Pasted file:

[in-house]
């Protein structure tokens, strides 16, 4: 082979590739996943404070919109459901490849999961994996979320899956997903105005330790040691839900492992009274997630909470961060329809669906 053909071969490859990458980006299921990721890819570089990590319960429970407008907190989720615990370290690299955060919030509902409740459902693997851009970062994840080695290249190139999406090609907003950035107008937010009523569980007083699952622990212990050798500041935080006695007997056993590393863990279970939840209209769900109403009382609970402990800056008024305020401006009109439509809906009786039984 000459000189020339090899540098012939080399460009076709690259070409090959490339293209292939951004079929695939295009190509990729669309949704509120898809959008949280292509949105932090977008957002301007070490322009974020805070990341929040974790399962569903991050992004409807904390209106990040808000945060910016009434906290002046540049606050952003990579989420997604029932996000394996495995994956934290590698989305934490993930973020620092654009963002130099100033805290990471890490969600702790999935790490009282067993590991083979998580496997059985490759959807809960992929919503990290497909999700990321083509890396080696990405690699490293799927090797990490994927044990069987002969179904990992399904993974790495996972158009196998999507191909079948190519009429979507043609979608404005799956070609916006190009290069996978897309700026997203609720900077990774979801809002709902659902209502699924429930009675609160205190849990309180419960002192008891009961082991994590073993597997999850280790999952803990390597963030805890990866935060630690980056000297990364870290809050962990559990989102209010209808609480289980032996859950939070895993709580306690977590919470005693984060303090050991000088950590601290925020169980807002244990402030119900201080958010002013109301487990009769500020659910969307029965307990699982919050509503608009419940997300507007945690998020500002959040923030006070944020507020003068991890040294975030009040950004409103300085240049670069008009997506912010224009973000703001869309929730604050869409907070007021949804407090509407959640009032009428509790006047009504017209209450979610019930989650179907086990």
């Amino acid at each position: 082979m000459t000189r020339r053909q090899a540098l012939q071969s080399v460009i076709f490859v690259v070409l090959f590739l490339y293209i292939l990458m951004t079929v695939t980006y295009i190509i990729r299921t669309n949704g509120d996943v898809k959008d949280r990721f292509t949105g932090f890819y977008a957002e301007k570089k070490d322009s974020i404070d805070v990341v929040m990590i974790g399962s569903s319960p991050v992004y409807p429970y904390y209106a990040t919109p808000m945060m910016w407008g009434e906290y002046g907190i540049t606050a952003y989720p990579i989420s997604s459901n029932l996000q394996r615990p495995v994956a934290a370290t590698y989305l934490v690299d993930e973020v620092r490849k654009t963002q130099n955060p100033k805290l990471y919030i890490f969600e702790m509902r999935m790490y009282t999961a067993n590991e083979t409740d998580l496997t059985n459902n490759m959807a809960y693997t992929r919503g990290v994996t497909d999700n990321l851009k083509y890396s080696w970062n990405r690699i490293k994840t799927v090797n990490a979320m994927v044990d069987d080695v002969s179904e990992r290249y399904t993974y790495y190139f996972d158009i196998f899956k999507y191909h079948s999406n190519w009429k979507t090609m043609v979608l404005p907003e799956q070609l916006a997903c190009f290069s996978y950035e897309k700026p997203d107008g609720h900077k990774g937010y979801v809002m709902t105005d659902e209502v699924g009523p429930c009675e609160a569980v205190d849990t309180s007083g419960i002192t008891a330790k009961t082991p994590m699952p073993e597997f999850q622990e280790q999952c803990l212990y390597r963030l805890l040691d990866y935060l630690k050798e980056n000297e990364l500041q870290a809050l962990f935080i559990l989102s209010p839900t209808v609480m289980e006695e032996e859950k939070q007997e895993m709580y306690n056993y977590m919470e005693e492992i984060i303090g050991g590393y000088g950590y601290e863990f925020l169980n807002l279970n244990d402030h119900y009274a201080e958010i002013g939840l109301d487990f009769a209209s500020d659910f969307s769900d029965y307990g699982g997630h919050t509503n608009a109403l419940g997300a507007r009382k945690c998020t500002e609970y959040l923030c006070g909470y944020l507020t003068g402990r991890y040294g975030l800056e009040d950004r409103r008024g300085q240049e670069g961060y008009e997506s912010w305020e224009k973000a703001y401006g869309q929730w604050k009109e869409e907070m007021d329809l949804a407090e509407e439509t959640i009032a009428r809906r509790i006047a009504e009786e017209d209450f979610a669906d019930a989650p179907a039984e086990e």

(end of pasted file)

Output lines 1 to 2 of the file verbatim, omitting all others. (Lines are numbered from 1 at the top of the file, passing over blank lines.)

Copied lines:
[in-house]
């Protein structure tokens, strides 16, 4: 082979590739996943404070919109459901490849999961994996979320899956997903105005330790040691839900492992009274997630909470961060329809669906 053909071969490859990458980006299921990721890819570089990590319960429970407008907190989720615990370290690299955060919030509902409740459902693997851009970062994840080695290249190139999406090609907003950035107008937010009523569980007083699952622990212990050798500041935080006695007997056993590393863990279970939840209209769900109403009382609970402990800056008024305020401006009109439509809906009786039984 000459000189020339090899540098012939080399460009076709690259070409090959490339293209292939951004079929695939295009190509990729669309949704509120898809959008949280292509949105932090977008957002301007070490322009974020805070990341929040974790399962569903991050992004409807904390209106990040808000945060910016009434906290002046540049606050952003990579989420997604029932996000394996495995994956934290590698989305934490993930973020620092654009963002130099100033805290990471890490969600702790999935790490009282067993590991083979998580496997059985490759959807809960992929919503990290497909999700990321083509890396080696990405690699490293799927090797990490994927044990069987002969179904990992399904993974790495996972158009196998999507191909079948190519009429979507043609979608404005799956070609916006190009290069996978897309700026997203609720900077990774979801809002709902659902209502699924429930009675609160205190849990309180419960002192008891009961082991994590073993597997999850280790999952803990390597963030805890990866935060630690980056000297990364870290809050962990559990989102209010209808609480289980032996859950939070895993709580306690977590919470005693984060303090050991000088950590601290925020169980807002244990402030119900201080958010002013109301487990009769500020659910969307029965307990699982919050509503608009419940997300507007945690998020500002959040923030006070944020507020003068991890040294975030009040950004409103300085240049670069008009997506912010224009973000703001869309929730604050869409907070007021949804407090509407959640009032009428509790006047009504017209209450979610019930989650179907086990």